"Mother of modern midwifery," Ina May Gaskin dropped some knowledge on a posse of nurses, educators and doulas last night in New York City and I was lucky enough to be there. The local NYC birthing community doesn't get together enough- it's hard when you're attending all-nighter births- so it's a real treat to mingle with these ladies. They give off some strong-dare I say empowering?- vibes. It was awesome.
Ina May talked for a little bit and fielded lots of great questions. Here are the highlights:
1. If you induce a woman before she's ready it's like trying to harvest apples in July. "The fruit won't be as sweet."
2. She's obsessed with the awesome video of the Bali elephant birthing and resuscitating her baby all on her own. "She didn't take an infant elephant resuscitation class," Ina May noted.
3. Gestational diabetes and hypertension are scarce when women are exposed to less stress and have access to real (not processed) food. Cut out the white stuff, she said, the sugar and the starch. And if you do eat carbs, don't go lie down afterwards. Get up and do something. Use that energy.
4. She shared a terrible story about a woman in Cape Fear, NC who was examined by 7 obstetricians, induced and then given a c-section only to reveal that she was *NOT* even pregnant. None of the doctors had thought to palpate her stomach to feel for the baby. I'm not even sure I totally understand this story enough to relay it- this was an hysterical pregnancy, etc- but the point was that a midwife would have figured this out just be touching the woman. True that.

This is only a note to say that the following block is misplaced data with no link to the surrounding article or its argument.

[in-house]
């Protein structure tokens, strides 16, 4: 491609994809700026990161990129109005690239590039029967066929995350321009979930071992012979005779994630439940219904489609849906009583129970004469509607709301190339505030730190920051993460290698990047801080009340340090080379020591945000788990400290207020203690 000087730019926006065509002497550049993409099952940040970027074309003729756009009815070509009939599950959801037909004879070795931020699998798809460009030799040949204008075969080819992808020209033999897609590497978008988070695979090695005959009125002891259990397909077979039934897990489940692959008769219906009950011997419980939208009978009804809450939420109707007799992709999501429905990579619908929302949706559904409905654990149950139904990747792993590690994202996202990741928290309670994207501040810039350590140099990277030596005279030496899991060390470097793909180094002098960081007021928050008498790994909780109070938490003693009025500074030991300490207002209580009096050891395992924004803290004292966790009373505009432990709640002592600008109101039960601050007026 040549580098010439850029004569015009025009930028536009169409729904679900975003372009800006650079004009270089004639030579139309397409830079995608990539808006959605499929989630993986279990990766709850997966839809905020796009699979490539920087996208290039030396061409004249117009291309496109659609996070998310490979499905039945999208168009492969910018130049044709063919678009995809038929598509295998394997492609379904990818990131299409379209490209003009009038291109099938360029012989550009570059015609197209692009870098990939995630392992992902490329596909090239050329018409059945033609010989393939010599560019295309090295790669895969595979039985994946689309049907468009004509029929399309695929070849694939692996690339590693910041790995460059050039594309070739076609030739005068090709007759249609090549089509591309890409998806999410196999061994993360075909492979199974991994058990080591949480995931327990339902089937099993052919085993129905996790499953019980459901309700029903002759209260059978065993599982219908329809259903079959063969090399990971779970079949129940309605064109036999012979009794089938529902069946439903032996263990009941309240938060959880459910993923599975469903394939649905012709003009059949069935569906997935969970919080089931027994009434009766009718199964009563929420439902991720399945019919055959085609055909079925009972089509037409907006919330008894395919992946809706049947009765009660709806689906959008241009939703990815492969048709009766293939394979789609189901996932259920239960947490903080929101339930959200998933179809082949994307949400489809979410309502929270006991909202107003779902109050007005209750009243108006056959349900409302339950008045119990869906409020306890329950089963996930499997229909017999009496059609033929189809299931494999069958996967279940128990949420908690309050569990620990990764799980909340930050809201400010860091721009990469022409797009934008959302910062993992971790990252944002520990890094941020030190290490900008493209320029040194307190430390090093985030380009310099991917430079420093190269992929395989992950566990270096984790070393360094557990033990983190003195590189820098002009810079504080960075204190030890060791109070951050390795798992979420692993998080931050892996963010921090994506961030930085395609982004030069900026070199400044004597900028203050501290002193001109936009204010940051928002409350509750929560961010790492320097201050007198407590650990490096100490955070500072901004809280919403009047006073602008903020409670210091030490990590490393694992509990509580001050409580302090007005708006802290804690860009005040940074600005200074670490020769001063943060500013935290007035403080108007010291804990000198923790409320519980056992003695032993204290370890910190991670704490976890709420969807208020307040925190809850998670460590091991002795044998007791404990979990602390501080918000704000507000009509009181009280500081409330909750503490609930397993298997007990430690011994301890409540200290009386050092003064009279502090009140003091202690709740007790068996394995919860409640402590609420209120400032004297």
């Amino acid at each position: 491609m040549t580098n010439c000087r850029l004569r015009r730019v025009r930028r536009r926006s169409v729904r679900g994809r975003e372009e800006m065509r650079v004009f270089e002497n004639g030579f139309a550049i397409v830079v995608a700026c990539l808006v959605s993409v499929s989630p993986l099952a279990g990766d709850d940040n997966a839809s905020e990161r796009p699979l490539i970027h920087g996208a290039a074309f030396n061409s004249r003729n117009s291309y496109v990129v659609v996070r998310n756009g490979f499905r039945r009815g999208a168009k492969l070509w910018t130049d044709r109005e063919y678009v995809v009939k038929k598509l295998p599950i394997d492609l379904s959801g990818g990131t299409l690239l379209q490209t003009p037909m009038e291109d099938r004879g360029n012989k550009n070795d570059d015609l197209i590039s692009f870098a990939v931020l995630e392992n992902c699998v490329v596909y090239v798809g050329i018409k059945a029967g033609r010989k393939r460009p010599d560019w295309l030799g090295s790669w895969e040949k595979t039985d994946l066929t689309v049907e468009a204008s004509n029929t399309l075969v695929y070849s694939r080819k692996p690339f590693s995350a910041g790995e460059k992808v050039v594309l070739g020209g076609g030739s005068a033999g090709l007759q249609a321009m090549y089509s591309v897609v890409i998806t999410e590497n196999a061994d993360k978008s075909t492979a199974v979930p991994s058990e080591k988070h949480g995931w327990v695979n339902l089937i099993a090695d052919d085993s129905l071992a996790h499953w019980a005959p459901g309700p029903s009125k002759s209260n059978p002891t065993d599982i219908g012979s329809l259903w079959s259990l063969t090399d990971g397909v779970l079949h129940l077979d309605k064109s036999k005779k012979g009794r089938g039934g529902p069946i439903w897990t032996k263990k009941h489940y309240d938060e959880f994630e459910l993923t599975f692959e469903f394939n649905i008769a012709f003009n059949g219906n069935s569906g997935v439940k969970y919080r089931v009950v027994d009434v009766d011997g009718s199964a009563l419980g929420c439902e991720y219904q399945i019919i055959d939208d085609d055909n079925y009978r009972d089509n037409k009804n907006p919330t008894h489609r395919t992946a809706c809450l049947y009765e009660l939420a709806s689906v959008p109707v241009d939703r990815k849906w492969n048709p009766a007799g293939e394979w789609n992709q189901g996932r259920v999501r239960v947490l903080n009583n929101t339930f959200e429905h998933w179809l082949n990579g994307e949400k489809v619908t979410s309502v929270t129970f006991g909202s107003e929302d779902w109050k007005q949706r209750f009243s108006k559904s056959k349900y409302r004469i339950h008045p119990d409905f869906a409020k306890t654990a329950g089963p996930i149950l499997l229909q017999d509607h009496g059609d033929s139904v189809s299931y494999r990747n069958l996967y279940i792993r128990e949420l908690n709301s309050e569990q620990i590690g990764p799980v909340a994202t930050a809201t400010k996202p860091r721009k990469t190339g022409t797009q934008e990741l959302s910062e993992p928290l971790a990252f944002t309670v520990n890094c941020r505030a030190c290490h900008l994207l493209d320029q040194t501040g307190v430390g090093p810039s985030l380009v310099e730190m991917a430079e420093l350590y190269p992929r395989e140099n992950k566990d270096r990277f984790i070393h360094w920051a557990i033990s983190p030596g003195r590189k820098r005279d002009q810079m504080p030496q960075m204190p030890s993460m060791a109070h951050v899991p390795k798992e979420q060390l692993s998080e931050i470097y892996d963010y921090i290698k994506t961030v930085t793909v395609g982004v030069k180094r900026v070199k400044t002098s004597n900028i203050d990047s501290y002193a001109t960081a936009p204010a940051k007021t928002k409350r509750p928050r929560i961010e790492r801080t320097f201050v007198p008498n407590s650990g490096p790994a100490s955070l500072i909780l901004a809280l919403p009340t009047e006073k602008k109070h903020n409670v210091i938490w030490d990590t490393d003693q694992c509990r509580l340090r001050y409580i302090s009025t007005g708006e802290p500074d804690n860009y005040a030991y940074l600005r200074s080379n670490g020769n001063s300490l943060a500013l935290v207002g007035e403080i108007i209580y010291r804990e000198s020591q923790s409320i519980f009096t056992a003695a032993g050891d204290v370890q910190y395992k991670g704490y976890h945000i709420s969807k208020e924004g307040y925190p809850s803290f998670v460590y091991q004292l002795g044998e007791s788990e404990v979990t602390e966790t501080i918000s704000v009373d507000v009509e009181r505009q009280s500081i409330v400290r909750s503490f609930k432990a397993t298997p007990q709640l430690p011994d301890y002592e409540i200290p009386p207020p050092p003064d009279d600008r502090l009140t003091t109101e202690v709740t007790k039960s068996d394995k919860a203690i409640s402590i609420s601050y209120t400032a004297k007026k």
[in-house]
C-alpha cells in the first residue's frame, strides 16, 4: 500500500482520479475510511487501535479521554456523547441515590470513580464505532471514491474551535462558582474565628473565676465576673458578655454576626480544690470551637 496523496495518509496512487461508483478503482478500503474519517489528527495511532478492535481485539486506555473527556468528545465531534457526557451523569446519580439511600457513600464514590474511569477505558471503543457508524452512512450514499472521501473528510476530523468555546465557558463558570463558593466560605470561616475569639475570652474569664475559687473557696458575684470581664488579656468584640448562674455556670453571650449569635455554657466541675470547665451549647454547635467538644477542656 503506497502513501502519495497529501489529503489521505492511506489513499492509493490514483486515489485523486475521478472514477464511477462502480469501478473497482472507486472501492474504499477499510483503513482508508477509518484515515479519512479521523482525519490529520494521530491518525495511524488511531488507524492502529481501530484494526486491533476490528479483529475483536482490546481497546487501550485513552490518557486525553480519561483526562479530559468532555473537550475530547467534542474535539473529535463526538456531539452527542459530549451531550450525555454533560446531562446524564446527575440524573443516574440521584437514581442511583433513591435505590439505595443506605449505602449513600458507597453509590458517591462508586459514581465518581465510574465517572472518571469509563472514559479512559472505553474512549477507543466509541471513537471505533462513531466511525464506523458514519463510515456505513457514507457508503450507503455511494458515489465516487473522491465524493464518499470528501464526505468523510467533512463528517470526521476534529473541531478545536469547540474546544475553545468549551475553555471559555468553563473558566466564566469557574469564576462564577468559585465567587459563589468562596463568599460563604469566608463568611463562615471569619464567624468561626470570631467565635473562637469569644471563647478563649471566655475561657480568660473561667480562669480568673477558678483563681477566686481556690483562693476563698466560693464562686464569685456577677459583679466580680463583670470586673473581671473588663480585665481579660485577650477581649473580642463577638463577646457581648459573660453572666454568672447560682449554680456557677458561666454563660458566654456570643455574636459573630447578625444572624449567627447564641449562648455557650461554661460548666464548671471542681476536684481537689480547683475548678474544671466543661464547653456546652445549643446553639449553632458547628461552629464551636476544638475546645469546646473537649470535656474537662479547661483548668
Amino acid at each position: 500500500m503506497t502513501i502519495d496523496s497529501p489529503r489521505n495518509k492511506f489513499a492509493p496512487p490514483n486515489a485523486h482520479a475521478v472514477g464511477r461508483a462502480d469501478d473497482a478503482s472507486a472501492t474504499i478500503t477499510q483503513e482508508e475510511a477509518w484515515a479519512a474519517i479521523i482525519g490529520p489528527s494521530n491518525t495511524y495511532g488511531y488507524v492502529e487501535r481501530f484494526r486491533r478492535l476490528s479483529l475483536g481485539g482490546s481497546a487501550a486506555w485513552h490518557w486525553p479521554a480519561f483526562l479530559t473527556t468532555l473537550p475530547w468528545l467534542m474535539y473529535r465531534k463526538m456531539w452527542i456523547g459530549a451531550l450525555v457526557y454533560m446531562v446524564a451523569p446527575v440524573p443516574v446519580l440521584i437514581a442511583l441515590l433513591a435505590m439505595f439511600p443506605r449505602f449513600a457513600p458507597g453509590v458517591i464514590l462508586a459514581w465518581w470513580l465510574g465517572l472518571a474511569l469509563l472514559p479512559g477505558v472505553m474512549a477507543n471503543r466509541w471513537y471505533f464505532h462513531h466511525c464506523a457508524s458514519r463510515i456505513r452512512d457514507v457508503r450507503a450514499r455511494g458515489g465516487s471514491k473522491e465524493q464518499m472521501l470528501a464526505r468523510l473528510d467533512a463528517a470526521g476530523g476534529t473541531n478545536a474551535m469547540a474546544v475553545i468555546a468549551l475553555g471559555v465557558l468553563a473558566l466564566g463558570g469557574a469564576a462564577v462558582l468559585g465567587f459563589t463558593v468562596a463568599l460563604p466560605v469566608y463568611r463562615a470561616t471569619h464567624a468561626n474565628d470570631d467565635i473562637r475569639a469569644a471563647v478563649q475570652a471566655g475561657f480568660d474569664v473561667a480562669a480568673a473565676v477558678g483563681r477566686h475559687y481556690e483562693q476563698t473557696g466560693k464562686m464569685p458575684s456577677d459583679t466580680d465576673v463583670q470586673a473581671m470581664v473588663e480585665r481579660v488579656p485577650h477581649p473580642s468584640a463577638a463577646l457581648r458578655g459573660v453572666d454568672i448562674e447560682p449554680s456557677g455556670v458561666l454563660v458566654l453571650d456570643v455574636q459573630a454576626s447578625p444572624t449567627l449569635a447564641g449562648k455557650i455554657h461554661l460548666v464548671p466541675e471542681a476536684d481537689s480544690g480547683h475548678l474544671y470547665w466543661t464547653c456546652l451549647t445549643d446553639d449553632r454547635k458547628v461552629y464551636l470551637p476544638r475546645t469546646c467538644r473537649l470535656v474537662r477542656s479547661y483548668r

5. There's one doctor in New York City who will deliver a breech baby vaginally. I don't know the doctor's name. But Ina May was adamant that we not let the skills for delivering breech die out.
6. She said that lots of nurses are not getting the training they deserve and require. Some nurses in the group pointed out that the schooling isn't so bad, but the reality of teaching hospitals and nurse/doctor dynamics makes it very hard for them to do much at all in terms of support non-medicated births.
7. She praised doulas, noting that their work requires lots of "patience" and an ability to not "get attached." Yup.
For 3 more lessons from the famous midwife Ina May Gaskin, visit Babble's Being Pregnant.
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